Sadly, I’ll take issue with Richard’s last statement – good luck with the education thing. I have yet to see any improvement in “Internet Street Smarts” where education played a role – nor do I expect to. Why would there be, when the harmful myth of the “Tech Savvy Generation” continues to be taken at face value by so many.

Some time back, I wrote an article on this issue which has proven to be very popular with educational institutions, when used as a resource. If you missed this article, you’ll find it below:

Part Of The Tech Savvy Generation? How Tech Savvy Are You Really?

You’re part of a computer literate and technically competent generation – you know, the “tech savvy generation” we hear so much about.

So, when it comes to wandering through the risky Internet neighborhood that’s arguably full of predators, you tend not to worry.

You’re convinced, that since you’re a member of this tech savvy generation, when you surf the Internet, you can handle the dangers and pitfalls that wait for the typical unsuspecting user, (the user who’s not part of your tech savvy generation).

This unsophisticated non-tech savvy group are much more likely than you, to be pounced on by the multitude of scam artists, schemers and cyber crooks lurking in the shadows, just waiting for victims. Right?

It’s entirely possible of course, that you are computer literate, and technically competent. On the other hand, simply because you are a member of that generation who have grown up with computers, does not make you tech savvy. I hate to burst your bubble, but the concept of a “tech savvy generation” is a myth.

I understand why you may have bought into this myth. People love myths. It seems that we will buy into any myth provided it agrees with, or reinforces, our already held misconceptions.

Myths of course, get their status precisely because they do reinforce our beliefs, properly held or not. This myth (masterfully propagated by the media), continues to pose serious security risks for those who believe it.

Since I’m involved in Internet and system security, I have many opportunities to deal with the “tech savvy generation”, and overall, I find them no more competent than average/typical computer users.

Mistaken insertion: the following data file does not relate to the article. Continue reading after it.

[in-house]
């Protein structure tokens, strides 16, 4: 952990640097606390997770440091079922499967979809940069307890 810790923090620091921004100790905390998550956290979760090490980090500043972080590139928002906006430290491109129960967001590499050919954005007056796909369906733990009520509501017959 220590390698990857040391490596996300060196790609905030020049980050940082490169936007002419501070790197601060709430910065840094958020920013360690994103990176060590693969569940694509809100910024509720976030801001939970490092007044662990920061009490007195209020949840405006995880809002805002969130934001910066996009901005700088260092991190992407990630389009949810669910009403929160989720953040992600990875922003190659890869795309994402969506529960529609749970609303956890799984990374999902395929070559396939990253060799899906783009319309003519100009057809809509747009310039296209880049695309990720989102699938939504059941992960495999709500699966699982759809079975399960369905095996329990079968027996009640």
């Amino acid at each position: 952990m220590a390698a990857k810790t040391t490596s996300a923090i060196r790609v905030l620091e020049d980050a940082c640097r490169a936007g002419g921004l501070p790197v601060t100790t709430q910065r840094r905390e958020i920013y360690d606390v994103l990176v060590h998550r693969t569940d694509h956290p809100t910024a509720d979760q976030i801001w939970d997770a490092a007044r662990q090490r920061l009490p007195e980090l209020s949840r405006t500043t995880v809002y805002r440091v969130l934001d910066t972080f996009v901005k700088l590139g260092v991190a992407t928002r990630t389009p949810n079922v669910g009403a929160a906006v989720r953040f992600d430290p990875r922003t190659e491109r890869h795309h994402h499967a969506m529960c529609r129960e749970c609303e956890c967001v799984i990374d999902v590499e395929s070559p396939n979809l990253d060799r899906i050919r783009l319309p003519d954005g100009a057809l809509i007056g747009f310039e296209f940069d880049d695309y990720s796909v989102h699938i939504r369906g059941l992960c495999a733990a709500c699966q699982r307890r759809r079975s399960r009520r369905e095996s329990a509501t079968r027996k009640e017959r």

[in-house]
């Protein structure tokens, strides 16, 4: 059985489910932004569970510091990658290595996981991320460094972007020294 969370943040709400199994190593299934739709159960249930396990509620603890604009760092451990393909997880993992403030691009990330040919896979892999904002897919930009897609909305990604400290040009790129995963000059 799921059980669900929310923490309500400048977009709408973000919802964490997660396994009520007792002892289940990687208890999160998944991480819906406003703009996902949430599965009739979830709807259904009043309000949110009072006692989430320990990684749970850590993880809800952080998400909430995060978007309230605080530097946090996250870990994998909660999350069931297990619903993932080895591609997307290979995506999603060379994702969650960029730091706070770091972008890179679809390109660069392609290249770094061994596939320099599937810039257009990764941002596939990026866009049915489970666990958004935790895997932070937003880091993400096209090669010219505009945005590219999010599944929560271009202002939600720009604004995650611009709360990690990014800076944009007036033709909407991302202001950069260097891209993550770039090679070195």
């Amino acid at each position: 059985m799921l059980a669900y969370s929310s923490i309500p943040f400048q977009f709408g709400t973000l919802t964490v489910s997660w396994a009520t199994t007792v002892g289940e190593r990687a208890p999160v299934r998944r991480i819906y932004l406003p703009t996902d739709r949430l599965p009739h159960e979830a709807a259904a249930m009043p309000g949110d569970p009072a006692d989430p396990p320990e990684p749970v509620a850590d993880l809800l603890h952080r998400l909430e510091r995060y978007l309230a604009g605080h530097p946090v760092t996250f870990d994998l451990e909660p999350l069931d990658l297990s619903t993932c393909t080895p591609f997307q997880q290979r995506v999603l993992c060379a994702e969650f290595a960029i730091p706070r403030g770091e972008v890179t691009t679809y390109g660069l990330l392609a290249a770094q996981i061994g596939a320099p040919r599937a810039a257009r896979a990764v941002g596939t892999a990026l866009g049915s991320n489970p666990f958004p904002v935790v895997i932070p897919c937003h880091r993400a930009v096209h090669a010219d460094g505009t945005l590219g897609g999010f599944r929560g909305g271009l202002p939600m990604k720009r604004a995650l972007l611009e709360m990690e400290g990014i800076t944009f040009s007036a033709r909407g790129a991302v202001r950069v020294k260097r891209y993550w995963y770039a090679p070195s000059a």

Unfortunately, I find that not only does the tech savvy generation not know “what they don’t know”, they don’t want to hear about it because developing knowledge is hard, and it requires time and effort. Better to just hang on to the myth.

I’ll admit, that anecdotal evidence, while interesting, does not always tell the tale. On the other hand, gather enough anecdotal evidence and one may have enough data to propose a theory, that can withstand probing and prodding.

As a tech/geek/writer, I am in touch with loads of other techs/geeks/writers from around the world, on a fairly consistent basis. One undisputed reality that we all agree on is, the lack of knowledge exhibited by typical computer users, and that members of the tech savvy generation, are no more than typical computer users.

So, if you’re a member of the so called tech savvy generation, you need to consider these realities:

Cyber criminals count on your believing the myth. It makes their job just that much easier.

There’s a major lack of knowledge and skill relating to computers/connected devices, and security, in the tech savvy generation. You really are, just an average computer user.

Common sense tips:

Stop believing the myth.

Start being proactive when it comes to your computer and connected device’s security; part of that is making sure you have adequate software based protection to reduce the chances you will fall victim to cyber crime.

Recommended reading: Principles of Security: Keeping it Simple – by guest writer Mark Schneider, and – An Anti-malware Test – Common Sense Wins.

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Filed under Bill's Rants, Cyber Crime, Cyber Criminals, Opinion, PC Tools, Safe Surfing

The Fundamental Principle Of Safe Surfing – Think “Common Sense”

imageSo what can you add to your computer’s Firewall, Security Applications, and Browser security add-ons to ensure you have the best protection available while you’re surfing the web? Well, how about something that’s free, and readily available? Something called “Common Sense”.

Common sense: sound and prudent judgment based on a simple perception of the situation or facts.

-   Merriam-Webster’s Online Dictionary

Common Sense Tip #1 – Given the virtual epidemic of malware currently circulating on the Internet, don’t run, or install programs, of unknown origin.

Internet users’ continue to be bombarded with rogue security software which has reached epidemic proportions. There seems to be no end to the release of new rogue security software threats. Rogue software will often install and use a Trojan horse to download a trial version, or it will perform other actions on a machine that are detrimental such as slowing down the computer drastically.

Download applications, particularly free programs, only from verifiably safe sites (sites that guarantee malware free downloads), such as Download.com, MajorGeeks, Softpedia, and the like.